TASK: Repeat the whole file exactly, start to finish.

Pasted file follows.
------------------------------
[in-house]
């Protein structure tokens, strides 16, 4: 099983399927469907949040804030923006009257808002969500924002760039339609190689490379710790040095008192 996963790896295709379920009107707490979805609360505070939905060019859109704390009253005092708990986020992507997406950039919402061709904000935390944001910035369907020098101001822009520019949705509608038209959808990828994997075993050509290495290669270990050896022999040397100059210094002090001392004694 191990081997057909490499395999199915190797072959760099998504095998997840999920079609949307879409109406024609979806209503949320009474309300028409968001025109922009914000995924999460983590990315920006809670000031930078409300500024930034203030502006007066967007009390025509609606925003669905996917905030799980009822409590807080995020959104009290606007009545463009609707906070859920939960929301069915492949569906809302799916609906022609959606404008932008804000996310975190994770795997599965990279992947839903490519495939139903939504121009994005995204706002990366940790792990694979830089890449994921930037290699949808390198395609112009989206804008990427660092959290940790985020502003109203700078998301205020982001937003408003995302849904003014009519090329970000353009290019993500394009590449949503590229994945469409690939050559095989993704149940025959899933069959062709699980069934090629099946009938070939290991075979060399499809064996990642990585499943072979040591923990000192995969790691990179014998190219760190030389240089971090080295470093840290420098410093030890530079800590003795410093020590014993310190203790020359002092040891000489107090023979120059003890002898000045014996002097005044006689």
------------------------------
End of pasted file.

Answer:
[in-house]
């Protein structure tokens, strides 16, 4: 099983399927469907949040804030923006009257808002969500924002760039339609190689490379710790040095008192 996963790896295709379920009107707490979805609360505070939905060019859109704390009253005092708990986020992507997406950039919402061709904000935390944001910035369907020098101001822009520019949705509608038209959808990828994997075993050509290495290669270990050896022999040397100059210094002090001392004694 191990081997057909490499395999199915190797072959760099998504095998997840999920079609949307879409109406024609979806209503949320009474309300028409968001025109922009914000995924999460983590990315920006809670000031930078409300500024930034203030502006007066967007009390025509609606925003669905996917905030799980009822409590807080995020959104009290606007009545463009609707906070859920939960929301069915492949569906809302799916609906022609959606404008932008804000996310975190994770795997599965990279992947839903490519495939139903939504121009994005995204706002990366940790792990694979830089890449994921930037290699949808390198395609112009989206804008990427660092959290940790985020502003109203700078998301205020982001937003408003995302849904003014009519090329970000353009290019993500394009590449949503590229994945469409690939050559095989993704149940025959899933069959062709699980069934090629099946009938070939290991075979060399499809064996990642990585499943072979040591923990000192995969790691990179014998190219760190030389240089971090080295470093840290420098410093030890530079800590003795410093020590014993310190203790020359002092040891000489107090023979120059003890002898000045014996002097005044006689």